Plantways of the Lenape People

By Emily B. Sessa

Nov 8 2022

The New York Botanical Garden is located on land that is part of Lënapehòkink, the Lenape name for the traditional territory and homeland of the Lenape people. This homeland centers around the watersheds of the Delaware and lower Hudson Rivers, including the area that is now New York City, reaching north to the Hudson Valley, south to northernmost Delaware, west to the eastern region of Pennsylvania, and east to the western part of Connecticut. Due to forced removal and relocation to the “Indian Territories” in the late 1800s, the Lenape diaspora today consists of five nations in Oklahoma, Wisconsin, and Ontario that are recognized federally as the Delaware Tribes of Indians, but Lenape people also continue to live and maintain their cultural practices and communities on their ancestral homelands and around the world.

The lands that traditionally comprise Lënapehòkink in the northeast include an astonishing range of ecosystems; just on the island known to the Lenape as Mannahatta (now Manhattan), there were historically over 55 distinct types of ecosystems, including salt and freshwater swamps, numerous forest types, dunes, beaches, and more. The Lenape also created new types of ecosystems through their management of the landscape (including by using fire) to create agricultural fields and trails. Each of these ecosystems is composed of a unique combination of plants, and the Lenape, who “practic[e] a mixed economy of hunting, wild plant gathering, fishing, shellfish collecting, and horticulture”, use plants extensively for food, medicine, and various practical purposes, including creating tools and building materials. The specimens pictured above and in the stories below feature some of these plants and how they were, and are, used by the Lenape.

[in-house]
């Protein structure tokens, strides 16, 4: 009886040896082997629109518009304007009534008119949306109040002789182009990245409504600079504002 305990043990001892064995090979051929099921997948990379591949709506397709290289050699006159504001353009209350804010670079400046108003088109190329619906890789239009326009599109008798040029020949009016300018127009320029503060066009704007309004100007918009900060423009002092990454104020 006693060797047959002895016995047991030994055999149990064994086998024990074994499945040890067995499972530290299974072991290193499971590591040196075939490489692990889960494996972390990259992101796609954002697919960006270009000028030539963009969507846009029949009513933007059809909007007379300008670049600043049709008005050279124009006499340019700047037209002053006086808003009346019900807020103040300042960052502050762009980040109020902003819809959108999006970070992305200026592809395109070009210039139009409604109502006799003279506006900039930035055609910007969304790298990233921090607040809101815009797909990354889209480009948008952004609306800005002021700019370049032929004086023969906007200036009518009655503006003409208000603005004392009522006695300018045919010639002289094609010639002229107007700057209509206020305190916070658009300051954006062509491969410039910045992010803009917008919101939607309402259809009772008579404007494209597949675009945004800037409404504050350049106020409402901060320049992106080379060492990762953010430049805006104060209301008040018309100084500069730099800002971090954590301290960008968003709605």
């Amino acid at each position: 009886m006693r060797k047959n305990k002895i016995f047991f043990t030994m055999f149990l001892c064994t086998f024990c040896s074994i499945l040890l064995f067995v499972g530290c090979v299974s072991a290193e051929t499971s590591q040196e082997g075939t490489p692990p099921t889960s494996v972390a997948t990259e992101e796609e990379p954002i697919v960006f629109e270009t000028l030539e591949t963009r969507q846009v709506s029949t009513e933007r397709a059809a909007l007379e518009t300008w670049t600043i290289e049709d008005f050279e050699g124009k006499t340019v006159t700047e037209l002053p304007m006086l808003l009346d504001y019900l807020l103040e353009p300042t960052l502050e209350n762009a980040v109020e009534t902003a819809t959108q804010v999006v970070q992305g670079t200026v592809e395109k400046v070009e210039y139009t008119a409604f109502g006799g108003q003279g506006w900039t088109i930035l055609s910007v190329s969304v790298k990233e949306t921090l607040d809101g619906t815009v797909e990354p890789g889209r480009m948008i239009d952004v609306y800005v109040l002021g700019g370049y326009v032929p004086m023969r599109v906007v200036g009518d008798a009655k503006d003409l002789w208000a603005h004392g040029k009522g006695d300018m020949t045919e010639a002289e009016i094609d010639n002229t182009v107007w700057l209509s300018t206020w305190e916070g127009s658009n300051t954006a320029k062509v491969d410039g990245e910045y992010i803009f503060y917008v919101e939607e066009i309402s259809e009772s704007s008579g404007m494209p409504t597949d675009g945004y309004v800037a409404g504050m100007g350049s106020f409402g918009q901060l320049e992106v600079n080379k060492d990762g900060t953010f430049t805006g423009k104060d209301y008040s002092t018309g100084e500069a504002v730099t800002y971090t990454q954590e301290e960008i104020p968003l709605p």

Tantaquidgeon, G. 1971. Folk Medicine of the Delaware and Related Algonkian Indians. Anthropological Series Number 3. The Pennsylvania Historical and Museum Commission, Commonwealth of Pennsylvania.

Pagoulatos, P. 1997. Sacred Landscapes and Traditional Cultural Properties: Plant-Gathering Loci from New Jersey's Outer Coastal Plain. Bulletin of the Archaeological Society of Connecticut 60: 49-68.

Official Website of the Delaware Tribe of Indians

The Story of Mannahatta and the Lenape Edible Estate: Manhattan

When Manhattan was Mannahatta: A Stroll Through the Centuries

Dr. Gladys Iola Tantaquidgeon, Mohegan Medicine Woman

Lenape Talking Dictionary

Big Horn Lenape: List of Trees, Plants, Fruits, Nuts, Roots